It won’t be long before summer break is over and school is back in session. Parents are already buying supplies and clothes to get ready for the start of another school year.  As households begin to shift from vacation mode to school routines and studies, new research suggests that children who are fit are not only healthier, but have an advantage when it comes to learning.

Do fitter children do better academically? They do according to researcher, Sudhish Srikanth, a student at the University of North Texas. Srikanth recently presented his findings to the American Psychological Association.  

1,211 students were tested from five Texas middle schools. Researchers looked at each student’s academic self-concept -- how confident they were in their abilities to do well -- and took into account the student's socioeconomic status.

They knew these two factors would play a role in how well the students did, Srikanth says.

They took into account other influences such as social support, fitness and body composition. What they discovered matched what other studies have found – kids who are fit tend to do better academically than kids who are not fit.

The findings are considered preliminary since they have not undergone the “peer review” process. But other research suggests why fitness is so important, says researcher Trent Petrie, PhD, director of the Center for Sport Psychology at the University of North Texas.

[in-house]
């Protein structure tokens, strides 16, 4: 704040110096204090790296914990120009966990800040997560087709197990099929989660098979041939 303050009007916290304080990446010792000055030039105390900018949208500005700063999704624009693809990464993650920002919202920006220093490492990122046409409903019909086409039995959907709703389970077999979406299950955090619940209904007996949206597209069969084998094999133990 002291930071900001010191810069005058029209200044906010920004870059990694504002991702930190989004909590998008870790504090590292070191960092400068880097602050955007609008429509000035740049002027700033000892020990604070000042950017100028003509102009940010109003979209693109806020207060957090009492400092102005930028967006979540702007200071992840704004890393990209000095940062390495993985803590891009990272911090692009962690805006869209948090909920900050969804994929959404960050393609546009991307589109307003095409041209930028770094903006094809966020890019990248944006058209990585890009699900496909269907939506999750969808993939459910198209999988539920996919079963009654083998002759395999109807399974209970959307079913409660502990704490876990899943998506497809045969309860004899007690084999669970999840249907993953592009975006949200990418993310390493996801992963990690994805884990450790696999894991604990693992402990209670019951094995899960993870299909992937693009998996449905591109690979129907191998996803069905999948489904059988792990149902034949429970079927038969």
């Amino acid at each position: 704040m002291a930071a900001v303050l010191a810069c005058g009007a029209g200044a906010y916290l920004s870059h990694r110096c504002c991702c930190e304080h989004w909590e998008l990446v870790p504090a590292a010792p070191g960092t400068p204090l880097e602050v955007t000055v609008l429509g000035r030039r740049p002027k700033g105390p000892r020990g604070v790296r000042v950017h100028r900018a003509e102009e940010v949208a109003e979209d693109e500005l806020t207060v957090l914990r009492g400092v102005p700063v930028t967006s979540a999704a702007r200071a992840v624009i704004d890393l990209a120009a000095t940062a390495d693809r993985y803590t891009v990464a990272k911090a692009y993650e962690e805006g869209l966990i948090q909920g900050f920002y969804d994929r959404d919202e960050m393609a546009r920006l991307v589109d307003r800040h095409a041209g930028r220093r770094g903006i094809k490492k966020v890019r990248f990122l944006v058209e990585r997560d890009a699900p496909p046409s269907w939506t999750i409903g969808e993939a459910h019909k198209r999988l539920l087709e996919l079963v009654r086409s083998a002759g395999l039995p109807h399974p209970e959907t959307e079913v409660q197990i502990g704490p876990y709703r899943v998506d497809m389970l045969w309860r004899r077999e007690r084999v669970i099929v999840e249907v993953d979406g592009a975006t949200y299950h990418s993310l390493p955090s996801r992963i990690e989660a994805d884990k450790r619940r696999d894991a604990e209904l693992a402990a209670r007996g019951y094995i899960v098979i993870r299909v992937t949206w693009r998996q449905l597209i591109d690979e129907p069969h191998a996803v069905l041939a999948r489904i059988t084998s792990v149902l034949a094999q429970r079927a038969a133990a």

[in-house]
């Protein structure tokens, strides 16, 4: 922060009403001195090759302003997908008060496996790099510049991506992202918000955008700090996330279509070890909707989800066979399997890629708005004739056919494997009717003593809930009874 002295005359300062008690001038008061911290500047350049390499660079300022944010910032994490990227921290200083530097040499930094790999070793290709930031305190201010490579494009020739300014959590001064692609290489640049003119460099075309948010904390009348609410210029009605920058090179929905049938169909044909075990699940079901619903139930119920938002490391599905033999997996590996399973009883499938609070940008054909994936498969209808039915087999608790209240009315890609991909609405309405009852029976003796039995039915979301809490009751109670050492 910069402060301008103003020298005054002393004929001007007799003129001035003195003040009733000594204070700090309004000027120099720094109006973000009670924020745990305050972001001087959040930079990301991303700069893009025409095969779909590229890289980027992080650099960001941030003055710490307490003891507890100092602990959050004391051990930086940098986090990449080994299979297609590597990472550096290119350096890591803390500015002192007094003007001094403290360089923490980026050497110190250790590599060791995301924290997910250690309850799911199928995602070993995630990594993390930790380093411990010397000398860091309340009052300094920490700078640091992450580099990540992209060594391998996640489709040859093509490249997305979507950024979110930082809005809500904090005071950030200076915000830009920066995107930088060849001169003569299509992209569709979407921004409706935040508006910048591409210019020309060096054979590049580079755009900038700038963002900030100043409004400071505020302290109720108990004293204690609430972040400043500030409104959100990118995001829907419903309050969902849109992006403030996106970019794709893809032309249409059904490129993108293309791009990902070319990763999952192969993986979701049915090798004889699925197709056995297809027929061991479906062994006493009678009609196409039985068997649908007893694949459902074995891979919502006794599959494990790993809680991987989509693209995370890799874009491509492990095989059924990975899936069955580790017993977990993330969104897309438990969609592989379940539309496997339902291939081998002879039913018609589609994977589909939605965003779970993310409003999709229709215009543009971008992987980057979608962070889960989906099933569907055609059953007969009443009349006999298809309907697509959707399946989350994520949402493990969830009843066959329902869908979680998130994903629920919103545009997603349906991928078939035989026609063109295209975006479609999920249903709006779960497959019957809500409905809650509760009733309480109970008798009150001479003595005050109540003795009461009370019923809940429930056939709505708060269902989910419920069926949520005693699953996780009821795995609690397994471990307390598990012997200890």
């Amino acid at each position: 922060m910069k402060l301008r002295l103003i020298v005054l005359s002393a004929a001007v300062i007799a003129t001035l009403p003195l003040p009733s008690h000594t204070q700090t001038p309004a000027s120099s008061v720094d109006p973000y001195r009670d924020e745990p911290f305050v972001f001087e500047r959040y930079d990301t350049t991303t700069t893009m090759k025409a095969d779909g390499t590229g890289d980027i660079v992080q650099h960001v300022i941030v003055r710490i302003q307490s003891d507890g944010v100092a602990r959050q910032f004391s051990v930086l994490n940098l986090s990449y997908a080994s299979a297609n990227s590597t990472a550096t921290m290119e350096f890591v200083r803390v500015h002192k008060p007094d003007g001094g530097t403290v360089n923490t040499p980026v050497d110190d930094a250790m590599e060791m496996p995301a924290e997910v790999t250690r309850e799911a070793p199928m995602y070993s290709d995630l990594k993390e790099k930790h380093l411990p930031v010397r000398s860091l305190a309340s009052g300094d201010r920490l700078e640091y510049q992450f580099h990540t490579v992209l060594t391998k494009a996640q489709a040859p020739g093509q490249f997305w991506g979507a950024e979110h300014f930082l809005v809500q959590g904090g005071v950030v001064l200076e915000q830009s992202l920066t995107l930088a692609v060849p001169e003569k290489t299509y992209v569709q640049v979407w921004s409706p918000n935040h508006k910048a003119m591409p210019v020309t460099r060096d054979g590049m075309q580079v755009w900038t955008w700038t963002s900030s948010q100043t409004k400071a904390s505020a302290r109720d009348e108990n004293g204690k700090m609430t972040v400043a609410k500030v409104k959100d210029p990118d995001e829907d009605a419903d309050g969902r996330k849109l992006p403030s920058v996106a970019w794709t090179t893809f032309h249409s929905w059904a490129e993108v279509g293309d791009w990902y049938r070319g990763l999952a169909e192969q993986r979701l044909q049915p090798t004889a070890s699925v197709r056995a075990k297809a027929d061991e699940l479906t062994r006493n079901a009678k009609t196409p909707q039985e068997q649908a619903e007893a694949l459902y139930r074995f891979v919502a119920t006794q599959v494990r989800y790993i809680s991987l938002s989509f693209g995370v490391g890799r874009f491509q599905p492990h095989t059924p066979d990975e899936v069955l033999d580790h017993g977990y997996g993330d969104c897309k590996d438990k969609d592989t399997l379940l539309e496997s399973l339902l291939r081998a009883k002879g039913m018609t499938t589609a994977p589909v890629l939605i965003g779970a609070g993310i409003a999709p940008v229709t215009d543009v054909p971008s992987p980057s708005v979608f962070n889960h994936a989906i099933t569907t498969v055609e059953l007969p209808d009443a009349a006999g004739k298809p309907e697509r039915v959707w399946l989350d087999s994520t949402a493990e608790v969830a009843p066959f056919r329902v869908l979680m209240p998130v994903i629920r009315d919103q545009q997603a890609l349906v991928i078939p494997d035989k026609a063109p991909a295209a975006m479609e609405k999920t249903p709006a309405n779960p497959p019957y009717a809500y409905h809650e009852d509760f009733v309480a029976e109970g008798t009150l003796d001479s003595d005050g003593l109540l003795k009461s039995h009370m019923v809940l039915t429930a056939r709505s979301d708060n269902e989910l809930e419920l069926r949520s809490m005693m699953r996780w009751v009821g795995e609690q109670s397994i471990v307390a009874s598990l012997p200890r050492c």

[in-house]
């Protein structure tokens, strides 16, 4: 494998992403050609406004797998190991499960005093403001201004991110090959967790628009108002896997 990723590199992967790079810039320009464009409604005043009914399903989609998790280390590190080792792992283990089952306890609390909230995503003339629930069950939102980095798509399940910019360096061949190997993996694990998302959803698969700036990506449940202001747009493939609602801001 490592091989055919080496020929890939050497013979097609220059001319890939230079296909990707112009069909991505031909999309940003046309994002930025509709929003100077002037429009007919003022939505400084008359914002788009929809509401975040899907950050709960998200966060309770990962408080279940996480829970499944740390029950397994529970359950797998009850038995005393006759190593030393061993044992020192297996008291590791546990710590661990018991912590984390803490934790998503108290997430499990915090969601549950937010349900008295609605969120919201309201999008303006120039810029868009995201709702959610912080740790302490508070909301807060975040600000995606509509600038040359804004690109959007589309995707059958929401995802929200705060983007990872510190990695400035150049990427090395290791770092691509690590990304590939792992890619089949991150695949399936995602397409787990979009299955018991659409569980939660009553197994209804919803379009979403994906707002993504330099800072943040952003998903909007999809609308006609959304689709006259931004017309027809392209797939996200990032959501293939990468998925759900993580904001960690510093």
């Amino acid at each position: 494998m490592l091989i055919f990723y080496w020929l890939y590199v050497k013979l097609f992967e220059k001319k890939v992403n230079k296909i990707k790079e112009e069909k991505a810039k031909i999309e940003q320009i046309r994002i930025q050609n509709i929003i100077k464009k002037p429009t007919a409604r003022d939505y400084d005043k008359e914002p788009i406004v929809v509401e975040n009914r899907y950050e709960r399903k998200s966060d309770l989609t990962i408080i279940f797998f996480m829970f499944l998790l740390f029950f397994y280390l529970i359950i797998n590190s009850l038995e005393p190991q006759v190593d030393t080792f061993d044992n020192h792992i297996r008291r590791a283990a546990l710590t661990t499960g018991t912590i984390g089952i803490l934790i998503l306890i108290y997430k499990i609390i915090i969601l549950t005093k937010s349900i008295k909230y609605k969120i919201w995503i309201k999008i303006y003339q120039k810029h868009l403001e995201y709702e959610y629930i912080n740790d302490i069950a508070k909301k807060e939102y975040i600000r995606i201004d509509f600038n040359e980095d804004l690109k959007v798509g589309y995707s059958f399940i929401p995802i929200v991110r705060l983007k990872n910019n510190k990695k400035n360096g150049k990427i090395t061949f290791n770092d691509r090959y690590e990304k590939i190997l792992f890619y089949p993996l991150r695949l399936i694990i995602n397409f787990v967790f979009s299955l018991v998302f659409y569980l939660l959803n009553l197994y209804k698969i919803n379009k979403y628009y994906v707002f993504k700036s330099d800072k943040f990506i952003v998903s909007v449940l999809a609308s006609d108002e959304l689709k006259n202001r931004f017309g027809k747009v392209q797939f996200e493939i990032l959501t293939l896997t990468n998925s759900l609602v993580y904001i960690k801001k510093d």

"Physical fitness is associated with improvements in memory, concentration, organization, and staying on task," he says.

For one to five months before the students took standardized reading and math tests, they answered questions about usual physical activity, their view of their school ability, their self-esteem and social support.

The researchers assessed the students' fitness. They used a variety of tests that looked at muscular strength and endurance, flexibility, aerobic capacity, and body composition.

Previous studies have found a link between fitness and improved school performance, Srikanth says. However, this new study also looked at several other potential influences.

For the boys, having social support was also related to better reading scores.

For the girls, a larger body-mass index was the only factor other than fitness that predicted better reading scores. The researchers are not sure why.

For both boys and girls, fitness levels were the only factors studied (besides socioeconomic status and self-concept) related to math scores.

Srikanth found an upward trend, with more fitness linked with better scores.

The new research reiterates that of James Sallis, PhD, distinguished professor of family and preventive medicine at the University of California, San Diego. A long-time researcher on physical fitness, he reviewed the findings.

"The mountain of evidence just got higher that active and fit kids perform better in school," he says.

The finding that fitness was related to both reading and math scores in both girls and boys is impressive, he says. "That's strong evidence."

"I hope this study convinces both parents and school administrators to increase and improve physical education, recess, classroom activity breaks, after-school physical activity and sports, and walk-to-school programs."

For about a decade now, PE classes and recess time have been disappearing from public school programs. Budget cuts and time restraints are often the reasons sited. Testing also seems to be one of the main reasons gym classes and play time have been reduced or eliminated. Some parents and caregivers take advantage of after-school fitness programs, but that option isn’t available or affordable for everyone.

So as schools move farther away from offering physical fitness programs, parents have to become more proactive in helping their kids stay active and fit. As it turns out, a fit body is not only good for the heart, but the head as well.